Noise rock was coming into its own in the 1990s, characterized by distortion, feedback, and ethereal vocals. Few did it better than My Bloody Valentine, as shown on their 1991 album Loveless. The album was considered a landmark for the genre, but one that the band could never replicate again. Nevertheless, My Bloody Valentine has been called the perfect diagram for all that is noise rock.
49. Blood Sugar Sex Magik — Red Hot Chili Peppers
Red Hot Chili Peppers embraced a new sound with their fifth album, released in 1991. While using more overt elements of the metal genre, the album also emphasizes melodic instrumentals. Producing five hit singles, Blood Sugar Sex Magik catapulted the band to the international stage; it has been called the foundation of the alt-rock explosion throughout the decade.
50. Mama Said Knock You Out — LL Cool J
LL Cool J hit the new decade strong with his 1990 album, Mama Said Knock You Out. It followed an unsuccessful release in 1989, but its commercial and critical success helped establish the musician as one of the most influential hip hop artists of his time. Mama Said Knock You Out has been called a landmark album in the development of 90s hip hop.
51. Supa Dupa Fly — Missy Elliott
Missy Elliott’s 1997 debut album immediately earned her a reputation as one of hip hop’s leading female artists. The album, which featured collaborations with artists such as Aaliyah, Busta Rhymes, Lil’ Kim, and Ginuwine, was a critical success. It is widely considered one of the most impressive debut albums in music history.
52. I Do Not Want What I Haven’t Got — Sinéad O’Connor
Irish singer Sinéad O’Connor made her breakthrough with her second album, 1990’s I Do Not Want What I Haven’t Got. It earned four Grammy nominations, winning one for the single, Nothing Compares 2 U. O’Connor’s famous cover of the Prince original won her widespread acclaim. She composed the rest of the album herself, with the exception of a few arrangements of traditional songs.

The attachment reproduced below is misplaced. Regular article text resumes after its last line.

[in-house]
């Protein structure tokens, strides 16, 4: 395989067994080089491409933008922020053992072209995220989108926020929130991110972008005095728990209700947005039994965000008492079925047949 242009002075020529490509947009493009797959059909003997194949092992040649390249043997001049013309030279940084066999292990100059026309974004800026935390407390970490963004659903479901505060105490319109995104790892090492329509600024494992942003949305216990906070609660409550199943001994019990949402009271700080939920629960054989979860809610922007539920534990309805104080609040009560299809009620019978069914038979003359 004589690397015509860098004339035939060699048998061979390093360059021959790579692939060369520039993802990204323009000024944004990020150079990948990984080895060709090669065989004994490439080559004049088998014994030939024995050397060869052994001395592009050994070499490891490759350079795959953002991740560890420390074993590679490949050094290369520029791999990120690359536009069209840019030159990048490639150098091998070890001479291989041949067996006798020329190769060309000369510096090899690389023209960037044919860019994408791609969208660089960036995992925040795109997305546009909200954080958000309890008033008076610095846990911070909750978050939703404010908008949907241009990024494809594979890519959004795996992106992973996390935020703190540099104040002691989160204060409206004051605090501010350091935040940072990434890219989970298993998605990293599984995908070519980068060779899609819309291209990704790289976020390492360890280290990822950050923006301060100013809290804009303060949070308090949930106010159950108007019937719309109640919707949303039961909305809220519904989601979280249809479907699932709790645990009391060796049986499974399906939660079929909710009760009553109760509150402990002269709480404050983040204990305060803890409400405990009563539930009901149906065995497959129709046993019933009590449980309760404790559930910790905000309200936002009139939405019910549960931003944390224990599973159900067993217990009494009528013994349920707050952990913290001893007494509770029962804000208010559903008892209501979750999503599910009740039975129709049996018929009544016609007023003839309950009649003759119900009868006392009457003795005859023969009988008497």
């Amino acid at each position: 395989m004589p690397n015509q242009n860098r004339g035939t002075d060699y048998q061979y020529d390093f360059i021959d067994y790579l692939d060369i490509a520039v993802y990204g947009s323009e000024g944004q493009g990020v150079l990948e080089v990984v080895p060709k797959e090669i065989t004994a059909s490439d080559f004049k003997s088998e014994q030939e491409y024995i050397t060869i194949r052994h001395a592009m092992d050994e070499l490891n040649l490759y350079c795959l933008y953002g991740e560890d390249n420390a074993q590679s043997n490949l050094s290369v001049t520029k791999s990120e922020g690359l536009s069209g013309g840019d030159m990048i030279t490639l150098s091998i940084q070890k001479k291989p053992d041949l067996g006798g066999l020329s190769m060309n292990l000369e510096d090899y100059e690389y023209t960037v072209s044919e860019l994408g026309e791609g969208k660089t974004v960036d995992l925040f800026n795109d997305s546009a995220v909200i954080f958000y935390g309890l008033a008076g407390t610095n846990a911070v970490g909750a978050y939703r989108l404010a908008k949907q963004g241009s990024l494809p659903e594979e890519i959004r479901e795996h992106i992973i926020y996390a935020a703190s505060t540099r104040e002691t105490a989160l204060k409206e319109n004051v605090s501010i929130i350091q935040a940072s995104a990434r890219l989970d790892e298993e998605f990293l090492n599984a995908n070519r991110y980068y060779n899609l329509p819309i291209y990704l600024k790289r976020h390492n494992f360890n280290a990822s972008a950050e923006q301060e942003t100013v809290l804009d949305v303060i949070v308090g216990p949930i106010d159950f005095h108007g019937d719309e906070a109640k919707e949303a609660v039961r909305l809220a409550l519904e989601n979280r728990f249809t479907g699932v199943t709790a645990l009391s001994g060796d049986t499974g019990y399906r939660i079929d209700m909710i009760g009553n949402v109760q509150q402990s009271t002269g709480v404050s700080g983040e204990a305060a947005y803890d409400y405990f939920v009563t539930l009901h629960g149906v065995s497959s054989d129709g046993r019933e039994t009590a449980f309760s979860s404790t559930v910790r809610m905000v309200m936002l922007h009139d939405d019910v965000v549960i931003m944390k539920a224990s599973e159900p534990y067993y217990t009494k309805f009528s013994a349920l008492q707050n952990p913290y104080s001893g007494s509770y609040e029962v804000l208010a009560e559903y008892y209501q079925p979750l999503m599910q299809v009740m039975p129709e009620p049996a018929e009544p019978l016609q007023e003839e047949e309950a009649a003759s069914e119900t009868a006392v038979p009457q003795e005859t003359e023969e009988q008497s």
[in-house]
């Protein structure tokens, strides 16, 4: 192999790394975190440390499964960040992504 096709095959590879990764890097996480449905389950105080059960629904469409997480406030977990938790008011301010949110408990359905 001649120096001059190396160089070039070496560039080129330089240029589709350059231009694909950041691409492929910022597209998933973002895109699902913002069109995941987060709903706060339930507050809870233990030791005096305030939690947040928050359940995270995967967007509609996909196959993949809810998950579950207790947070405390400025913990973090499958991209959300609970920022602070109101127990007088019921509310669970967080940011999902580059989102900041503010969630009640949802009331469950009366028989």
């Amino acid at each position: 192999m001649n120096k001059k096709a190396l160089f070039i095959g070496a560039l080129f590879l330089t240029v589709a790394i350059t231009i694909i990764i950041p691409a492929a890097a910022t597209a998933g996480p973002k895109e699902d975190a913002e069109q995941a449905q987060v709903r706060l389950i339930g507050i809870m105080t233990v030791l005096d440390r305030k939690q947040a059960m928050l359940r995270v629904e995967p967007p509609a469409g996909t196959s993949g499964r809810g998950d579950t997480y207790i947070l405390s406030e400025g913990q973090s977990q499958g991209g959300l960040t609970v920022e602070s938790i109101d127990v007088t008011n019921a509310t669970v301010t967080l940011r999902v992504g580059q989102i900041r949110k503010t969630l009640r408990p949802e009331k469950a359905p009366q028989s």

53. Ray of Light — Madonna
The 1980s are widely remembered as Madonna’s heyday, but the pop star continued to enjoy a successful career throughout the following decade. Her 1998 album Ray of Light explored new musical genres, drawing on trip hop, psychedelic music, and World music. Though it has been termed a great pop album, critics praised it for its musical complexity and called it her best album. Ray of Light won three Grammy Awards.
54. Post — Björk
Icelandic singer Björk led the exploration into electronica in the 1990s with her distinct style. But her 1995 album Post was something special. A foray into art pop, the album was praised for its adventurous composition, which incorporated elements of surrealism, industrial rock, and jazz. Björk described the album as “schizophrenic,” where every track was meant to be chaotic and unpredictable, with no apparent pattern.
55. Ten — Pearl Jam
Pearl Jam, the band that would become known as the kings of grunge music, released their debut album in 1991. Ten was slow at first to gain mainstream attention, but topped the charts by the end of the next year. The album was praised for its throwback style that evoked Jimi Hendrix and Led Zeppelin. It was most famous for the tragic song Jeremy, which told the story of a school shooting.